They're not buying it
In fact, in an article the day before in the same publication -- headlined, "Central banks struggle to convince investors" -- author Ralph Atkins tried to get at the real problem, although he couldn't quite put his finger on it. Atkins noted that central banks have failed to persuade markets on a case for interest rates remaining low, but asserted: “Central bankers are used to having their way.”
Atkins continued, "The U.S. Federal Reserve's large-scale asset purchases, or quantitative easing, delivered the desired market rallies. Mario Draghi, European Central Bank president, crushed eurozone doubters by pledging to backstop government debt markets.
"But the latest actions by the ECB and the Bank of England -- using 'forward guidance' to persuade investors that interest rates will remain firmly at historical lows -- have had, at best, mixed results. Market borrowing costs have actually edged higher and on some gauges investors have brought forward the expected date for hikes in official interest rates. If market scepticism builds, the two central banks may be forced into fresh measures to stimulate growth."
The QE and the damage done
Therein lies the dilemma. If markets don't do what the central banks want, the central planners will do more, thinking that the problem is that they haven't done -- or threatened to do -- enough. However, if the markets know that the central banks will do more if required (i.e., in the event that bond markets don't bring rates back down to where the central banks want them), then why are bond markets declining?
The only logical answer is that they are reacting to what the central banks have already done. That predicament is the one no financial bull wishes to contemplate, but it is at the heart of the problems we are headed toward.
My belief is that bond markets around the world have not backed up because of any serious fear that a massive amount of stimulus is going away, but rather because the deflationary fear trade was way overdone. Now debt markets are declining because there is no real investment demand at these levels. Yes, there are forced buyers, such as pension funds and insurance companies, but investors are not really dying to own them, as yields are absurdly low.
Aug. 20 saw the release of the Fed’s July Federal Open Market Committee meeting minutes, which were eagerly awaited even though they once again revealed nothing new. In the wake of the release, the bond market sold off hard, closing at a yield of 2.89% for the 10-year, a new high. Thus, our Treasury market continues to be weak, in defiance of the Fed's wishes, bolstering my contention that the Fed is no longer able to control that market as it used to.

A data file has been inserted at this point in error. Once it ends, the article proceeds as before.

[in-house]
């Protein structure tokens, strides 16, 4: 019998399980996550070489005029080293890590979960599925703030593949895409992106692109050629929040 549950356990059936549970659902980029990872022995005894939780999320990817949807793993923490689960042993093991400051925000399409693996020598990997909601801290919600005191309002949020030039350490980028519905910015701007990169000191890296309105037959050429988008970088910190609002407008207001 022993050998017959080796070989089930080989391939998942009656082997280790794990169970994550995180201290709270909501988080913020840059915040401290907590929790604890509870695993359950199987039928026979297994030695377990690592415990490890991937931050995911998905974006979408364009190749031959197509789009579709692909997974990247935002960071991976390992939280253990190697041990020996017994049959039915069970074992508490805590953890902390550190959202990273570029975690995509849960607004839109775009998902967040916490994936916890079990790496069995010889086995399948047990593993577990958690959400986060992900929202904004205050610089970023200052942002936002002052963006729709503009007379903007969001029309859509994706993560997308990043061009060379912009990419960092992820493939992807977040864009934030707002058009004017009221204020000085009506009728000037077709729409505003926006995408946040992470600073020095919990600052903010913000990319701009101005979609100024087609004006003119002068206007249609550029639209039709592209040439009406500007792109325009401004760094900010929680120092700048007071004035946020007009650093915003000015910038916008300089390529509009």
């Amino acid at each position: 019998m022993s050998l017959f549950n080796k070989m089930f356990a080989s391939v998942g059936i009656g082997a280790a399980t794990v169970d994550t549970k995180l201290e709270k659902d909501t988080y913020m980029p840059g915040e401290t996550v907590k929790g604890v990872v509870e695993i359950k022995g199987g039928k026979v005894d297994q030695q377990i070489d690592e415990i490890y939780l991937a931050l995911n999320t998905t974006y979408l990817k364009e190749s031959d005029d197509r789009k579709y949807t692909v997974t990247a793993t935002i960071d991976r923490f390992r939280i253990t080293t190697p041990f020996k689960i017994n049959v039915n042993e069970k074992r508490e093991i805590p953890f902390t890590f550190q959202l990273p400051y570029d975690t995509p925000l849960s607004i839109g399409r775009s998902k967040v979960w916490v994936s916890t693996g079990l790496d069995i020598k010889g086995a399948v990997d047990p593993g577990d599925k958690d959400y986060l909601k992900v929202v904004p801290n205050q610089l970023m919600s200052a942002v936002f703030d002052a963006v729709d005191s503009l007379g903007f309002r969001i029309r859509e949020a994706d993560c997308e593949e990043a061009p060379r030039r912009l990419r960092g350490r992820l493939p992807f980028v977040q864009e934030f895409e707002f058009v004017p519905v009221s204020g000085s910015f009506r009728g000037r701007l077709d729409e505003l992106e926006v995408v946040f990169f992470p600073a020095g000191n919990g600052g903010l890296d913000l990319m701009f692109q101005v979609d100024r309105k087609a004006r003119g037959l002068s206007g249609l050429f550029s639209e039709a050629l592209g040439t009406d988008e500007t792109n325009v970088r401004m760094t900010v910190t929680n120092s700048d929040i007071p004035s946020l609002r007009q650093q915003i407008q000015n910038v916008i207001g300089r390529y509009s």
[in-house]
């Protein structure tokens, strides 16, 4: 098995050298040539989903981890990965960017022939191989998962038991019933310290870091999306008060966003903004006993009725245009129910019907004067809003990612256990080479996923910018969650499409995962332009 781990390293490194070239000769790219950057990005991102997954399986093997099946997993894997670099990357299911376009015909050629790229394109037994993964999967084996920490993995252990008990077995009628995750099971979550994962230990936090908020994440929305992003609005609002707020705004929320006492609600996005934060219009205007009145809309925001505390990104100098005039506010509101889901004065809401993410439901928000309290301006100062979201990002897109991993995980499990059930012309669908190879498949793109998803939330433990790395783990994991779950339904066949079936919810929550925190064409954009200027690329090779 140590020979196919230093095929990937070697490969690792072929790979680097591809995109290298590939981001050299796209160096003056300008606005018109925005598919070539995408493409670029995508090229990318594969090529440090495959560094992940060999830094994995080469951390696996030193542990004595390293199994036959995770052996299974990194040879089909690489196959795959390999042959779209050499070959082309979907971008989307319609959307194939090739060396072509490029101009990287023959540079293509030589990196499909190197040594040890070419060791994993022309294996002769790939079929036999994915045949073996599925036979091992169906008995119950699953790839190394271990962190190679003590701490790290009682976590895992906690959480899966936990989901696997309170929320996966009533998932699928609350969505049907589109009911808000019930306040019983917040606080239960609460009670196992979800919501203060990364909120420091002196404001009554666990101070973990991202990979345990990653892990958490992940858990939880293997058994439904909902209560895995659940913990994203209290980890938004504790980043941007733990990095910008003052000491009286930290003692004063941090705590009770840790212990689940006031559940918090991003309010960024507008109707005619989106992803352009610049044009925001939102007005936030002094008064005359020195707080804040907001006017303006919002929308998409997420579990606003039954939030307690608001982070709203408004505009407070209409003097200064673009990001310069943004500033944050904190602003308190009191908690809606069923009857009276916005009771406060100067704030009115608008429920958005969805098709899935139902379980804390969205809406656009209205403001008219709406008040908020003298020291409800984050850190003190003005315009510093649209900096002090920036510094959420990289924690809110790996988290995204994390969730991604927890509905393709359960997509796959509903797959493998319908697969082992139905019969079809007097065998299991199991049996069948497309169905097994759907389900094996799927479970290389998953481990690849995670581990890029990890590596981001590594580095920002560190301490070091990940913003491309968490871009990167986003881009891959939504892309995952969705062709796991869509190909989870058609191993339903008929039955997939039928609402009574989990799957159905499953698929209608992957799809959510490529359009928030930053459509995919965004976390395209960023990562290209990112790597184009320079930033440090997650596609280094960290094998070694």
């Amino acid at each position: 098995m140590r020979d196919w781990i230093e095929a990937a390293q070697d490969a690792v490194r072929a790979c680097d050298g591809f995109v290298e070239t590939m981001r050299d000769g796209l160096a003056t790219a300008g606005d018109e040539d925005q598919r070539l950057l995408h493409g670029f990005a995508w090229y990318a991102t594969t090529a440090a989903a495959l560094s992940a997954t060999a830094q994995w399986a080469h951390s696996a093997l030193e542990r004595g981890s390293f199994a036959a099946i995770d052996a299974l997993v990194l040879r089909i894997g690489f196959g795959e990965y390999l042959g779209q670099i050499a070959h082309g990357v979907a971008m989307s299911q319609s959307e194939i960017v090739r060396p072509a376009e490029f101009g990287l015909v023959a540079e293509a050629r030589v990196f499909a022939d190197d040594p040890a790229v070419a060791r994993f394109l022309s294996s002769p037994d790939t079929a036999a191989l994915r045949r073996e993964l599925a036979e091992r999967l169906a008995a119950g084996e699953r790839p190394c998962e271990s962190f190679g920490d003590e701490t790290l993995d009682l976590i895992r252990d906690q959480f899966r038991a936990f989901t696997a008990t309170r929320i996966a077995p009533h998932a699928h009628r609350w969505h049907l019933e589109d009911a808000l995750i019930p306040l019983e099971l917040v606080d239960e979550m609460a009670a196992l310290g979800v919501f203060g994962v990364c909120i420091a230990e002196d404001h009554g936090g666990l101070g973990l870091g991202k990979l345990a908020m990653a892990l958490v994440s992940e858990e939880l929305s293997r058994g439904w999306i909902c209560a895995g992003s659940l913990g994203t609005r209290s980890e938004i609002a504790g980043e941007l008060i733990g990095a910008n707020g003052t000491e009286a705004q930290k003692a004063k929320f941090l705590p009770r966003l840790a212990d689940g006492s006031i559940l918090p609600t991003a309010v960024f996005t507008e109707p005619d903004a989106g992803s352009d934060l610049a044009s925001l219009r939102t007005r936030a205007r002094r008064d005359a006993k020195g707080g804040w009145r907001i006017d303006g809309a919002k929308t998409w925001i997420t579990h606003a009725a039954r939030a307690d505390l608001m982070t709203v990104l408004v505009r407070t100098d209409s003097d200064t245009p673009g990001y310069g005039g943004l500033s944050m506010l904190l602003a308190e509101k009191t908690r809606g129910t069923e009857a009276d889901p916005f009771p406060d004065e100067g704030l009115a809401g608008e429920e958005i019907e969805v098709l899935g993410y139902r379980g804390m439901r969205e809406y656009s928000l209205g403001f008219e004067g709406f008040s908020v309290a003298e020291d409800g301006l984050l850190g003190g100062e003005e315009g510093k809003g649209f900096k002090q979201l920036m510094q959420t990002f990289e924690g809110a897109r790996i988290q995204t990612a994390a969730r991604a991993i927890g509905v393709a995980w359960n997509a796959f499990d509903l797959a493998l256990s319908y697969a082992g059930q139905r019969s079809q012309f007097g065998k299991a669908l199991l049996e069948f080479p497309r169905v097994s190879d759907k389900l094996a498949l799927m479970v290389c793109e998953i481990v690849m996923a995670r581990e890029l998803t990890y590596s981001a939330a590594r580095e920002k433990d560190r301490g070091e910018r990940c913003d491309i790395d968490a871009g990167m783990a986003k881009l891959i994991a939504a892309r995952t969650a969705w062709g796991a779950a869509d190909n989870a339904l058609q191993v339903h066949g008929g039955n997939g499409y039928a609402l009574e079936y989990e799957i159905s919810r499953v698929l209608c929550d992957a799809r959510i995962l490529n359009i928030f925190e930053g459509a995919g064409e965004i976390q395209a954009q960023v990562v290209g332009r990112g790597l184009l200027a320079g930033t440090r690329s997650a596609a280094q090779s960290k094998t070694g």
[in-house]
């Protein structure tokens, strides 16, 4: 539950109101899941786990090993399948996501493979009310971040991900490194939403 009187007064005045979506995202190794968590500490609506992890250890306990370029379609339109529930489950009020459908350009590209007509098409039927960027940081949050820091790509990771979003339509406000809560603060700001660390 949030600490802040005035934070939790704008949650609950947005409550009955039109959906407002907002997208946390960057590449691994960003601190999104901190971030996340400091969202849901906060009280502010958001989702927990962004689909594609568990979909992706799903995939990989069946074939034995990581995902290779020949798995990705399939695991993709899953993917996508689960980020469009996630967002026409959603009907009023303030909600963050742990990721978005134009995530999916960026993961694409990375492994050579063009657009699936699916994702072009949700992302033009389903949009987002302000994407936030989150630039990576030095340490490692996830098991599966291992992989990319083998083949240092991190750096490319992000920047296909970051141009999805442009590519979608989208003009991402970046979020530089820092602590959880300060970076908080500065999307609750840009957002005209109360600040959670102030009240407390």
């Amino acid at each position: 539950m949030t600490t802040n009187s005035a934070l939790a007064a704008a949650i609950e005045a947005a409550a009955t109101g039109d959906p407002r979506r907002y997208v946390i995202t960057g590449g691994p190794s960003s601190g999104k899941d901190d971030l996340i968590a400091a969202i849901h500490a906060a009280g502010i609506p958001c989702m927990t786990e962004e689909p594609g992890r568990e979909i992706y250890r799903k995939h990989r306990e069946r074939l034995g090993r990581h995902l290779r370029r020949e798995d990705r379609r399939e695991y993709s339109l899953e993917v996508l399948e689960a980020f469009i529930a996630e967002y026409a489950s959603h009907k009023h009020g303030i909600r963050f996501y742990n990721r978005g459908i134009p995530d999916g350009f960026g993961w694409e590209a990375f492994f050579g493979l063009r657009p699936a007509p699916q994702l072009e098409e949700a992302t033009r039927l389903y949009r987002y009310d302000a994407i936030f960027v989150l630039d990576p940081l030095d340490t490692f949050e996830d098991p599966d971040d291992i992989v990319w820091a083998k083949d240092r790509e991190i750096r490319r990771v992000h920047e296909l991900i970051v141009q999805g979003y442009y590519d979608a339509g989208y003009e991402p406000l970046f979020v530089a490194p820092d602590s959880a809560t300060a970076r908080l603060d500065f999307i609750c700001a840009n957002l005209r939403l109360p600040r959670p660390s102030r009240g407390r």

In short order
On a related note, The Wall Street Journal ran a front-page story on Aug. 20 headlined, "Rising markets batter short sellers." In it, one featured short seller stated: "'It is actually more painful now than it was in '99.'" Though I am very sympathetic to that statement, I would like to disagree with it. There is really no comparison between the lunacy of 1999 and the present day.
The insanity back then was not confined just to dot-com business concepts. Most stocks were ridiculously valued until the very end, when there was a group of mundane securities that weren't too expensive. Nonetheless, the environment was much better because that bubble had not yet spawned the real estate bubble or the misallocations of capital and bad policies that followed in the wake of both.
Thus, prices of stocks were insanely high, but there were not the massive macro problems that exist today. Thus, given the horrible fundamental backdrop, stocks are expensive and risky, but there are only a modest number (perhaps 100) of truly ridiculous valuations.
The same trader was later quoted as saying he believes that his short positions "will be proved right -- eventually," which brings up another point that needs to be made about short selling. Namely, that while research is essential, it alone won't get you very far. Short selling, sadly, is all about tactics, managing risk and the constant need to modulate positions, i.e., when to press and when to take positions off.
Also, anyone who has survived this long on the short side should realize that it is nearly impossible to win when the Fed is doing what it is doing. The amount of money (about two weeks' worth of QE) that blew the top off the stock market in 1999 is literally a rounding error compared with the QE we have seen since 2009. Thus, it will be difficult for the shorts to win until either the bond market reacts more violently or we get closer to the time when bond traders take the printing press away from the Fed. And then they will win big.